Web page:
Ford did not break rules when Taverner hired: integrity commissioner

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TORONTO — The recruitment process that led to the appointment of a close friend of Doug Ford as Ontario’s top cop was “flawed,” the province’s integrity commissioner has found, but the premier himself didn’t break any rules.

In a report issued Wednesday, J. David Wake said Ford stayed at arm’s length from the process that resulted in Toronto police Supt. Ron Taverner being appointed head of the Ontario Provincial Police last fall.

“A recruitment process was put in place which, unfortunately, I have found to have been flawed through no actions of Premier Ford,” Wake wrote. “I find that Premier Ford’s conduct was not improper in relation to the recruitment process and that he could not have had any improper purpose in the approval of the selection committee’s recommendation on the basis of what he knew at the time.”

Taverner, 72, withdrew his name from consideration for the job earlier this month, citing the controversy around his appointment and the need to protect the integrity of front-line OPP officers.

His appointment had set off accusations of political interference in the hiring process. Wake’s investigation was launched after complaints from opposition politicians over the appointment.

Ford said the findings totally clear him and his team.

“The integrity commissioner’s report and its findings represents a complete — I repeat — a complete vindication for our government,” he said. “After three months of an investigation, the integrity commissioner found that we followed the letter of the law.”

Ford noted that previous OPP commissioners have been appointed without such long processes, and mused that he, perhaps, should have done the same.

“Maybe we should have just done what (former Liberal premier Dalton McGuinty) did and appoint a great commissioner like Ron Taverner,” he said.

Taverner initially did not meet the criteria listed for the position and the government admitted it lowered the requirements to attract a wider range of candidates.

Steve Orsini, who was at the time the province’s top civil servant, told Wake that the premier’s chief of staff, Dean French, called him to ask why the job posting was “so restrictive,” according to the report. But Wake concluded that a rank requirement was eliminated because a public servant incorrectly used information from a 2014 posting for the commissioner job.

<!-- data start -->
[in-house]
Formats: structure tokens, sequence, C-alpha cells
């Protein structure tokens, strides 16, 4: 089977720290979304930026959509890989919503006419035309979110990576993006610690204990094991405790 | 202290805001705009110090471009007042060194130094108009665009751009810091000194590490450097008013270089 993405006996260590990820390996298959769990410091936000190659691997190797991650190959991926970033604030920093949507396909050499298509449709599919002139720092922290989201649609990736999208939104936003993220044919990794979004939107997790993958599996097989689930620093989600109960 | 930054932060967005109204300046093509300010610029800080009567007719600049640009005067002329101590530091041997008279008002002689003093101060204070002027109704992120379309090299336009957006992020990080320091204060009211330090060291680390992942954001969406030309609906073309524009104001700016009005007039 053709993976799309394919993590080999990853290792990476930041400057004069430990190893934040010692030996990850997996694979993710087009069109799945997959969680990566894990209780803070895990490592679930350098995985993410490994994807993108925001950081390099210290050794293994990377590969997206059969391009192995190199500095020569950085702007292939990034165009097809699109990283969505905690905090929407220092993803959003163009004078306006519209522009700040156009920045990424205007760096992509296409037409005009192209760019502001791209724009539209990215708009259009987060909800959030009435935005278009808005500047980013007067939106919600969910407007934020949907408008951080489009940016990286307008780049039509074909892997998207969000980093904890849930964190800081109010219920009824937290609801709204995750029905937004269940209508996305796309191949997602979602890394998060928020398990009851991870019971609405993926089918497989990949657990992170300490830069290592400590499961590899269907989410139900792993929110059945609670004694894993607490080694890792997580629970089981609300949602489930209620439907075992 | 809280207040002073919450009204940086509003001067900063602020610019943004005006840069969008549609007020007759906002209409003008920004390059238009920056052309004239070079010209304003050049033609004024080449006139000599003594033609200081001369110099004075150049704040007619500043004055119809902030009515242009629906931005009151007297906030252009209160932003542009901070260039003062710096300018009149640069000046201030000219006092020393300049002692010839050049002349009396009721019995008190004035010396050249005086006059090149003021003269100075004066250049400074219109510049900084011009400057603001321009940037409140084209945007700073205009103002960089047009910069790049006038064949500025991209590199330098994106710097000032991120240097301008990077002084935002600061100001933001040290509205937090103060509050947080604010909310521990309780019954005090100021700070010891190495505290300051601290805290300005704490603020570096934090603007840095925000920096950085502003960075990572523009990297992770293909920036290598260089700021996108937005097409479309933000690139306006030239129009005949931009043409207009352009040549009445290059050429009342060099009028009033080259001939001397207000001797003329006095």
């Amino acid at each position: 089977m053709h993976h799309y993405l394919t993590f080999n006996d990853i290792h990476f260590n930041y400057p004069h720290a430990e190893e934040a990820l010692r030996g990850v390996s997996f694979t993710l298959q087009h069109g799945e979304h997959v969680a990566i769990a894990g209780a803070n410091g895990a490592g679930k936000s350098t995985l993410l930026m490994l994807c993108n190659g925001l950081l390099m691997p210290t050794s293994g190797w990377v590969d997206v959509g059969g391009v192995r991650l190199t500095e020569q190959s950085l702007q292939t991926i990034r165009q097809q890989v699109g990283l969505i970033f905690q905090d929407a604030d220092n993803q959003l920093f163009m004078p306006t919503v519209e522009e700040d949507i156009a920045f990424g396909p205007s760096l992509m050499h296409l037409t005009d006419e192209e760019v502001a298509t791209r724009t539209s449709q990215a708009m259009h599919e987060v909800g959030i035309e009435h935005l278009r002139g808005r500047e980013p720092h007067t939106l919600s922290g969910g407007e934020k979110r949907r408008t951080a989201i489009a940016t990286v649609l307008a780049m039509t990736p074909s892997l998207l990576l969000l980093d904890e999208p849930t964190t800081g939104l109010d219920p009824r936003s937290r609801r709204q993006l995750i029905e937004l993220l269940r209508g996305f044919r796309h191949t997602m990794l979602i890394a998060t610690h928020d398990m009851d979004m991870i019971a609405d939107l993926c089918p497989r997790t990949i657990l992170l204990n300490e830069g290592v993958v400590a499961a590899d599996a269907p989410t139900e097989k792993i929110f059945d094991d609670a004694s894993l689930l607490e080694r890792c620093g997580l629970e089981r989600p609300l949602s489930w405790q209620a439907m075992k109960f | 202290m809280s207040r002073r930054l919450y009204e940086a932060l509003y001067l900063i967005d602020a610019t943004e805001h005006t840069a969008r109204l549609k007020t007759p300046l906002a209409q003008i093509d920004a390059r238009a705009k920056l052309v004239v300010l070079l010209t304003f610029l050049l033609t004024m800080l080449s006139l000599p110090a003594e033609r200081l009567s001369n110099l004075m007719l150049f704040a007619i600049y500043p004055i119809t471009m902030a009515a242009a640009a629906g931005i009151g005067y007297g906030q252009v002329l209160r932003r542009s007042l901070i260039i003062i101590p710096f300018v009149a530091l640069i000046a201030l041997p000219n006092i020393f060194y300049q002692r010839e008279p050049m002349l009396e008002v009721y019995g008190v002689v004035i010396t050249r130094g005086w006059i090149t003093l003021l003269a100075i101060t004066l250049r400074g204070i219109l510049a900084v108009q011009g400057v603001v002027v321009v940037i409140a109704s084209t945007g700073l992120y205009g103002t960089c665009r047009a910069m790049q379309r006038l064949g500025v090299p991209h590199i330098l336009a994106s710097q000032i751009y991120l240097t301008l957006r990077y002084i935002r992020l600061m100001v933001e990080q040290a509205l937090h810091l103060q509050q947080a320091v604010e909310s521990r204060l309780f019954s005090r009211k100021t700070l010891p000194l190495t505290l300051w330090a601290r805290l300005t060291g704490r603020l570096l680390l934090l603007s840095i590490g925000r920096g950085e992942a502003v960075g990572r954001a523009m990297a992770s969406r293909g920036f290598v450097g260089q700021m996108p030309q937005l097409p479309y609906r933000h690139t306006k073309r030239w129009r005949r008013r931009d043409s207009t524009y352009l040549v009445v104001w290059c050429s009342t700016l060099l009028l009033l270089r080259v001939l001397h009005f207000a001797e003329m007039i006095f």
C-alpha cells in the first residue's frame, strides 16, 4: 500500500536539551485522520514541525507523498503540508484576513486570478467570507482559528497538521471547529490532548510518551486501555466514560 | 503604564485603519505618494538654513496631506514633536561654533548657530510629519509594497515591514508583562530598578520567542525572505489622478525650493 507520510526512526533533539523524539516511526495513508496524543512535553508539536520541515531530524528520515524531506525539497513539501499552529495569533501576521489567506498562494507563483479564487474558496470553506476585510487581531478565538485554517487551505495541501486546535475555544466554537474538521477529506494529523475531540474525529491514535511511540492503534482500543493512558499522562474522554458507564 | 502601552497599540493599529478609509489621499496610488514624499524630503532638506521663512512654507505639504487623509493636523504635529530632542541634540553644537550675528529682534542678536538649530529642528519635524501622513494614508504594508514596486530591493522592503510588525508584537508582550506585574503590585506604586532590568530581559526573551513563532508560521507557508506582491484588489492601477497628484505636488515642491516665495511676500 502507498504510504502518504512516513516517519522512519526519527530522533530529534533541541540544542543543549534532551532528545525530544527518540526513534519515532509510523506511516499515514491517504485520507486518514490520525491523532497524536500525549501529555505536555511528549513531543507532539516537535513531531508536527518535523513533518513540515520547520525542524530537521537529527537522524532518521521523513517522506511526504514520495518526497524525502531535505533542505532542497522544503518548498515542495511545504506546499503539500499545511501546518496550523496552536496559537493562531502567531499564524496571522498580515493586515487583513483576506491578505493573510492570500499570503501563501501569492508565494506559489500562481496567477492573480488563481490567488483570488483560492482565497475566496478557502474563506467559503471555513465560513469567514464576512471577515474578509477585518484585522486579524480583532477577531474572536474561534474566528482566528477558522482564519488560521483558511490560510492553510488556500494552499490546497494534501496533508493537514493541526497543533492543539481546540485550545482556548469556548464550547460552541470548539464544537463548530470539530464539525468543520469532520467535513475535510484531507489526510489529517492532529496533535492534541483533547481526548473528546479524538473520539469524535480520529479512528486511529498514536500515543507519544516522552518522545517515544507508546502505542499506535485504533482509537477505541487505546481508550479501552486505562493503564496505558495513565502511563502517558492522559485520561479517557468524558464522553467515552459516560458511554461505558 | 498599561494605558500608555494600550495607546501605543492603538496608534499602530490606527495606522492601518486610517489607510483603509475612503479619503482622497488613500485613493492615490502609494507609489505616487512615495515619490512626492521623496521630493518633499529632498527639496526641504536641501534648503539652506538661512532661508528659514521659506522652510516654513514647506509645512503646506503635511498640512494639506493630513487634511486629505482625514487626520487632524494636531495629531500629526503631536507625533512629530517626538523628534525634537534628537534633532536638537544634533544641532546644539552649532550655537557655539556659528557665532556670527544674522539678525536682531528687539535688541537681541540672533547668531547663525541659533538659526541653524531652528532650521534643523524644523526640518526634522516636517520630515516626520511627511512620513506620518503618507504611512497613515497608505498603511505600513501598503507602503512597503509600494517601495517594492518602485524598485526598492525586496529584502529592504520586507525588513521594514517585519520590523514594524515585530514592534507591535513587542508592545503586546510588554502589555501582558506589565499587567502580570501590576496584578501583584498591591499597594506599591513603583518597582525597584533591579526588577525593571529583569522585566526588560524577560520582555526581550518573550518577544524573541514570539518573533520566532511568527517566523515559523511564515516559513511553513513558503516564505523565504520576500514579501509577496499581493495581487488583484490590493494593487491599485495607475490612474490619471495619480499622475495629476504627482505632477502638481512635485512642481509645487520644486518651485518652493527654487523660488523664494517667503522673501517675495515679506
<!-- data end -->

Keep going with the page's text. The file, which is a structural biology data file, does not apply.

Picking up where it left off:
Wake did raise concerns with communications between Orsini, who was part of the hiring panel, and French.

“What I found most disconcerting in all the evidence were the text messages from the secretary to Mr. French as to Mr. Taverner’s progress throughout the process,” Wake wrote. “There seemed to be a tacit acknowledgment by the secretary that Mr. French was rooting for Mr. Taverner’s success. Anyone examining these messages would have serious doubts as to the fairness of the process to the other candidates.”

Wake also listed factors that could have led “perhaps unintentionally” to a preference being given to Taverner, including that Orsini had reached out to Taverner before the commissioner position had been advertised, and the manner in which Taverner’s name had come up surrounding two other public sector jobs.

Ford told Wake that he approached Taverner in August 2018 about working at the Ontario Cannabis Store. An offer was made to Taverner on Aug. 17 for the position of president of community partnerships with an annual salary of $270,000.

Taverner ultimately declined the job, saying he was “getting cold feet,” Wake wrote, but that would have made Orsini aware that Ford thought highly of Taverner.

A month later, Matt Torigian, the deputy minister of community safety, announced he was leaving the position. Torigian told the integrity commissioner that Orsini confided in him that he felt pressured to hire “a friend of the Fords,” mentioning Taverner and another name.

Orsini denied that, but he did tell the integrity commissioner that he wanted to “move fairly quickly” with an appointment because he didn’t want the premier’s chief of staff to start “throwing ideas around” like Taverner. Orsini thought Taverner “would not be deputy material,” the report says.

It also notes that French initially told the integrity commissioner that both he and the premier recommended Taverner be considered for the top OPP job, but quickly backtracked.

“Yes, we both recommended that he be considered,” French said. “Actually, I – I should speak for myself. I recommended to Secretary Orsini that he be considered.”

Ford said that he continues to support French and that he believes he did nothing wrong during the Taverner hiring.

Wake said that given the sensitivity of the relationship between the government and the police, an independent process to hire the OPP commissioner must be created.

“There ought to be an established appointment process in place which is independent, transparent and readily activated with predetermined criteria and membership on the selection committee,” Wake said.

“I would encourage the government and all members of the legislature to consider the establishment of such a process and have it in place before the next appointment is required.”

Days after Taverner withdrew from the role, the government named Thomas Carrique, a deputy chief for York Regional Police, as the next commissioner of the OPP.

NDP legislator Taras Natyshak said the report raises disturbing issues about the involvement of Ford’s office that should be probed with a full public inquiry. Ford’s insistence that he is vindicated is wrong, he added.

“The premier obviously didn’t read this report,” he said. “The questions that still remain … the broader public need to have answered.”

Shawn Jeffords and Allison Jones, The Canadian Press